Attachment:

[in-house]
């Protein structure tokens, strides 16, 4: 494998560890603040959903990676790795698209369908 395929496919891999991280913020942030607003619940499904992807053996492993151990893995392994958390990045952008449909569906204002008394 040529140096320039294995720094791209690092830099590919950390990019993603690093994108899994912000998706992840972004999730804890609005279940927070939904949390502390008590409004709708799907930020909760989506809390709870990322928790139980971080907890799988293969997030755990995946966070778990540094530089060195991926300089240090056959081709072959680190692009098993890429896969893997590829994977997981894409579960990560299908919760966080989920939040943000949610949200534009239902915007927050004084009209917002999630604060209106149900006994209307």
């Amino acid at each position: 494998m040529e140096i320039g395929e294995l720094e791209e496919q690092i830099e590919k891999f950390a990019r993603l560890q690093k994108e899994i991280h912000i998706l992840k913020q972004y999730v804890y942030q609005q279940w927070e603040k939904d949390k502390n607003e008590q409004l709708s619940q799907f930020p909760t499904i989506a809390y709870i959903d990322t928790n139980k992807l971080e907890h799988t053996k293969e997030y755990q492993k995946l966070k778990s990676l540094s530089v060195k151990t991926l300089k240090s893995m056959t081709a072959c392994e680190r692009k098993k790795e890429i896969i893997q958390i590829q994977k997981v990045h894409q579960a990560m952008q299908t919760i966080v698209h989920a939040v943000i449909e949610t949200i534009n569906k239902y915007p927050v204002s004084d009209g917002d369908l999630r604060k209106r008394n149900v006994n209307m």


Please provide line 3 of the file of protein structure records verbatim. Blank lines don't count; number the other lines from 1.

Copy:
């Amino acid at each position: 494998m040529e140096i320039g395929e294995l720094e791209e496919q690092i830099e590919k891999f950390a990019r993603l560890q690093k994108e899994i991280h912000i998706l992840k913020q972004y999730v804890y942030q609005q279940w927070e603040k939904d949390k502390n607003e008590q409004l709708s619940q799907f930020p909760t499904i989506a809390y709870i959903d990322t928790n139980k992807l971080e907890h799988t053996k293969e997030y755990q492993k995946l966070k778990s990676l540094s530089v060195k151990t991926l300089k240090s893995m056959t081709a072959c392994e680190r692009k098993k790795e890429i896969i893997q958390i590829q994977k997981v990045h894409q579960a990560m952008q299908t919760i966080v698209h989920a939040v943000i449909e949610t949200i534009n569906k239902y915007p927050v204002s004084d009209g917002d369908l999630r604060k209106r008394n149900v006994n209307m």